UK – Expert opinions in family courts must be open to objective scrutiny

Up on Ration Shed – Egroup and BLOG – with thanks to our Steve Bayliss


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September 28, 2009


Sarah Harman: Analysis


After decades of obsessive secrecy, supposedly to protect the interests of vulnerable children, the family courts will be required to open their doors a few centimetres wider as the Minister of Justice builds on rules introduced earlier this year that allowed some degree of media access but limited rights for them to report their observations.

More steps towards transparency potentially will mean witnesses, experts and childcare practitioners being identified and wider access being given to court documents.

Miscarriages of justice that undoubtedly occur, and can lead either to a child losing his family and ending up in long-term care or leave a child at risk with abusive parents, usually arise from courts relying on dubious expert evidence. The science that medical experts rely on when trying to decide between accident or wilful abuse where a child has a serious head injury or an unexplained fracture is not based on sound evidence. But the courts often treat it as though it is.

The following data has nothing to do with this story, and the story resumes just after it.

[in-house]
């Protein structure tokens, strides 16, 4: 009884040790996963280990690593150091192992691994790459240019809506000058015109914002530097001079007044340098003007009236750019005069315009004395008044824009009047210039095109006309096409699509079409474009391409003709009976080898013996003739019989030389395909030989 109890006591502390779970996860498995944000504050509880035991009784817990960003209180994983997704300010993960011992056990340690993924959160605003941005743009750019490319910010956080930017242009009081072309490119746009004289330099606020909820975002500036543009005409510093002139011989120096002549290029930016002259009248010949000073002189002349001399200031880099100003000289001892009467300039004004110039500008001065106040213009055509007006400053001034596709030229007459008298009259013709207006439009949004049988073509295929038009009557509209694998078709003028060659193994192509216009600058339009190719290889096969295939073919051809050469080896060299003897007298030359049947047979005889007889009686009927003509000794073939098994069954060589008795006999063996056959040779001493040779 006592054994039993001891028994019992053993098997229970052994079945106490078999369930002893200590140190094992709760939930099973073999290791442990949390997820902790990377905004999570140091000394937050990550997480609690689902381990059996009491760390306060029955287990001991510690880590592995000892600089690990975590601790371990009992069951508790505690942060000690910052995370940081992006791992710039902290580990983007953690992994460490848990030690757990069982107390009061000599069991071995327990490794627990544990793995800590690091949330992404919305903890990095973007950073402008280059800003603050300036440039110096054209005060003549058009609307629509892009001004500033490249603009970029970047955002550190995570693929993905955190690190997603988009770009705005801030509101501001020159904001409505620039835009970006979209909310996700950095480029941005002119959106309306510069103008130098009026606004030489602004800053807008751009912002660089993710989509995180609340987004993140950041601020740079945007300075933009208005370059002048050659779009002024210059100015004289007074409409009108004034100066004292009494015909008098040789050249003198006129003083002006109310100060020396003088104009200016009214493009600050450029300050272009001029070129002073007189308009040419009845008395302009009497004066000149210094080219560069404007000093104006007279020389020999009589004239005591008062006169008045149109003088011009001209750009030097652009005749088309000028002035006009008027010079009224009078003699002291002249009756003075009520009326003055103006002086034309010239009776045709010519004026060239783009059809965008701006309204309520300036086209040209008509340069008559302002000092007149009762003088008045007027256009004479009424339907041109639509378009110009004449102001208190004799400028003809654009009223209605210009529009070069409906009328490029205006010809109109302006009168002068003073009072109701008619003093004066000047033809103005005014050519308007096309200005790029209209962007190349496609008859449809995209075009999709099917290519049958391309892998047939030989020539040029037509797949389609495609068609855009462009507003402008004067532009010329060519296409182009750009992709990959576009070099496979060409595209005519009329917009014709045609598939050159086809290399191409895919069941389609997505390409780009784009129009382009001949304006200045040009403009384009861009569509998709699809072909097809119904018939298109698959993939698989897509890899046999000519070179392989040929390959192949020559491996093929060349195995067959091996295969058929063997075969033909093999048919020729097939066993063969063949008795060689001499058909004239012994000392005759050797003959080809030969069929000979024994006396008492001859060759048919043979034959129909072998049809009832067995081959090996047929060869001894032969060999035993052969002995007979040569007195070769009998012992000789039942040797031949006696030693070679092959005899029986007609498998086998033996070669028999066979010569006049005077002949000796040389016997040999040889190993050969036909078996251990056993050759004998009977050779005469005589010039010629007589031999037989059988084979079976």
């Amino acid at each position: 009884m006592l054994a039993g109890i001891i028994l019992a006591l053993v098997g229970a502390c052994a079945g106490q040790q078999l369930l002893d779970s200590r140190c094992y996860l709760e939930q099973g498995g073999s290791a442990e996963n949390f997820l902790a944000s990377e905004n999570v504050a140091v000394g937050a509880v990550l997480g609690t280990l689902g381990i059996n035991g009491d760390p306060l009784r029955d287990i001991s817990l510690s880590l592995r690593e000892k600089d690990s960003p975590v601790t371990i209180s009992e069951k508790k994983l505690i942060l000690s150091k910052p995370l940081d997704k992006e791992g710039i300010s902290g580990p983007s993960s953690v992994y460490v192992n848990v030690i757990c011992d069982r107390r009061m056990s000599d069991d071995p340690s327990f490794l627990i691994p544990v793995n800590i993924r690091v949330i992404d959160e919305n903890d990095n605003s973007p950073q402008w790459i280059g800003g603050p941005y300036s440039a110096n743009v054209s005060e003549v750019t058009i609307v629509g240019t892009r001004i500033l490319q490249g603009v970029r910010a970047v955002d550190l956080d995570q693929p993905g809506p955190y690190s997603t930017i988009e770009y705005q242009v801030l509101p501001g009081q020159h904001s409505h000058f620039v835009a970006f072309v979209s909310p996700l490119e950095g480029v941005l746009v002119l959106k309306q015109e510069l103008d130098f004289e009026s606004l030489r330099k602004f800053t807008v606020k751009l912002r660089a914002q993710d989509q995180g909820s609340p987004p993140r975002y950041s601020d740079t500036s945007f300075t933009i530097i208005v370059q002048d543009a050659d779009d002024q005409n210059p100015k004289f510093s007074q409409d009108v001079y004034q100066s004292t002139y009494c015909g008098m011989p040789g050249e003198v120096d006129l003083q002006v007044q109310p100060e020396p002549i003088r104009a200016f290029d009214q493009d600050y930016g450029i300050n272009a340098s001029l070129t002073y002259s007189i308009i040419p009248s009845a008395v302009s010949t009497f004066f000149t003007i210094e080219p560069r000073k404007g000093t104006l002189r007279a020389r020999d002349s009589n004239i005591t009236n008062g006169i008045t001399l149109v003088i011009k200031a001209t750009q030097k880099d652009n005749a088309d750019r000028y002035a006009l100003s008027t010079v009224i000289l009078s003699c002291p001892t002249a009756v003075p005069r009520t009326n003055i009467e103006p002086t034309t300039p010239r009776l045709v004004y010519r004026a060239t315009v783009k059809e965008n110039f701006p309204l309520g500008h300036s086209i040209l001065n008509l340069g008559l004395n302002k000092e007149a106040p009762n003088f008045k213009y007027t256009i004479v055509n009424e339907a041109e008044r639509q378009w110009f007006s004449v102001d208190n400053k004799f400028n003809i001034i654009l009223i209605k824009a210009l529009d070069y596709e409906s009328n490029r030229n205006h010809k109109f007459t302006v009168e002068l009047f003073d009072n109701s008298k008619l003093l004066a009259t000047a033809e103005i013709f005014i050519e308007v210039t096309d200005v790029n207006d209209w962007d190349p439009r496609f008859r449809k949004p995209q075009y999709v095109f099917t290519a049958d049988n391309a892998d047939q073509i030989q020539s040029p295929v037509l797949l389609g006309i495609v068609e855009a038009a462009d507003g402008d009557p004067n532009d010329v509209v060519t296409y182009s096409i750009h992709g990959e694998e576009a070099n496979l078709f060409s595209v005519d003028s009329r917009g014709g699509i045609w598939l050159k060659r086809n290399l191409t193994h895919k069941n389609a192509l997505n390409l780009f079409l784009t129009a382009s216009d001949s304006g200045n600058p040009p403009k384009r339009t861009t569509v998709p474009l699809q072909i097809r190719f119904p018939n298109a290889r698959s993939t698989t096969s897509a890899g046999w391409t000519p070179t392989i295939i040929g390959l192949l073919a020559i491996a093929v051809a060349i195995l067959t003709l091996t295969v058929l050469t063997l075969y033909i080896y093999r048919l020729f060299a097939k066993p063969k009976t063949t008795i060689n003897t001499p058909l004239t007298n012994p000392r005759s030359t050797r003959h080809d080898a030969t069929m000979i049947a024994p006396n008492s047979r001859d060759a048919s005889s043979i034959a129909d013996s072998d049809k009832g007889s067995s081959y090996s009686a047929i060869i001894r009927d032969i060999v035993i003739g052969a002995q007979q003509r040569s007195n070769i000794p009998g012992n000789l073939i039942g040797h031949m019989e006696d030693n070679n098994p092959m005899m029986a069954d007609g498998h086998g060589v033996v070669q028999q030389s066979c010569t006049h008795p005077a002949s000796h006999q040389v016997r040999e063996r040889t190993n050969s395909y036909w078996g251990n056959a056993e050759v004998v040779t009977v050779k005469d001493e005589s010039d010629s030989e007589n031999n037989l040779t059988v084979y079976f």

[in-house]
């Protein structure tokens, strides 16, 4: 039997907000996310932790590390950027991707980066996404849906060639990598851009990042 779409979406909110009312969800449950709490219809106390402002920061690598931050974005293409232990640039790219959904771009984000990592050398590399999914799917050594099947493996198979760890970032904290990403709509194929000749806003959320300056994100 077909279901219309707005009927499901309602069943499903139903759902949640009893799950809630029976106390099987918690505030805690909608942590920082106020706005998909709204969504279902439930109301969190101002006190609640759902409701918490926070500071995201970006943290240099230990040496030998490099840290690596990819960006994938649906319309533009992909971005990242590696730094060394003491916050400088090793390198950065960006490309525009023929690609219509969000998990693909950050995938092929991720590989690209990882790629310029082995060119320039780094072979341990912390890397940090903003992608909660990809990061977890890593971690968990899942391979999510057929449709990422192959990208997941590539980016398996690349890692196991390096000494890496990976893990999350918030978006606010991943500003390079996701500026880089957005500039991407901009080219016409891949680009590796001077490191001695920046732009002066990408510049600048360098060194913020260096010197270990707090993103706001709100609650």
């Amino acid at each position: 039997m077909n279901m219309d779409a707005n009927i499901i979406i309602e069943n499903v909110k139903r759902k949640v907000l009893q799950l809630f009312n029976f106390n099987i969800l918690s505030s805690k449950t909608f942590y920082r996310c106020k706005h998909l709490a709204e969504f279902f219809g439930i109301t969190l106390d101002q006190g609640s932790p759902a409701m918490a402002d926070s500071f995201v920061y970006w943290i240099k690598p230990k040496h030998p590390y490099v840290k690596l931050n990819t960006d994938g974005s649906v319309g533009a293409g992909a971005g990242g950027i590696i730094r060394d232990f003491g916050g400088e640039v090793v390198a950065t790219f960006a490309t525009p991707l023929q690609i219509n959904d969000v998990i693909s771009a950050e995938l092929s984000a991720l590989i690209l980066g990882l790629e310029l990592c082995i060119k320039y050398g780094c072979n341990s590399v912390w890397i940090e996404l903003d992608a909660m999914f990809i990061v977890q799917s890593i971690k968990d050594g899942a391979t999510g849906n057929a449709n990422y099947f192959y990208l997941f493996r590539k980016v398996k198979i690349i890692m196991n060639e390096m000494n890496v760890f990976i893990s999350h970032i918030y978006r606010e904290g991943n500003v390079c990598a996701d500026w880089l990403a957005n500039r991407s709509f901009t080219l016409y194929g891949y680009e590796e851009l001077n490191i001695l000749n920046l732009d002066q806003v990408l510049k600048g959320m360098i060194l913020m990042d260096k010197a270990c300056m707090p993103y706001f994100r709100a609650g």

Experts who claim to be able to advise the courts with certainty in such difficult situations need to be named, and the opinions in their reports open to objective scrutiny. There needs to be dissemination of information and far more research to ensure that the courts are not misled. Access to court reports and naming of experts will help this process.


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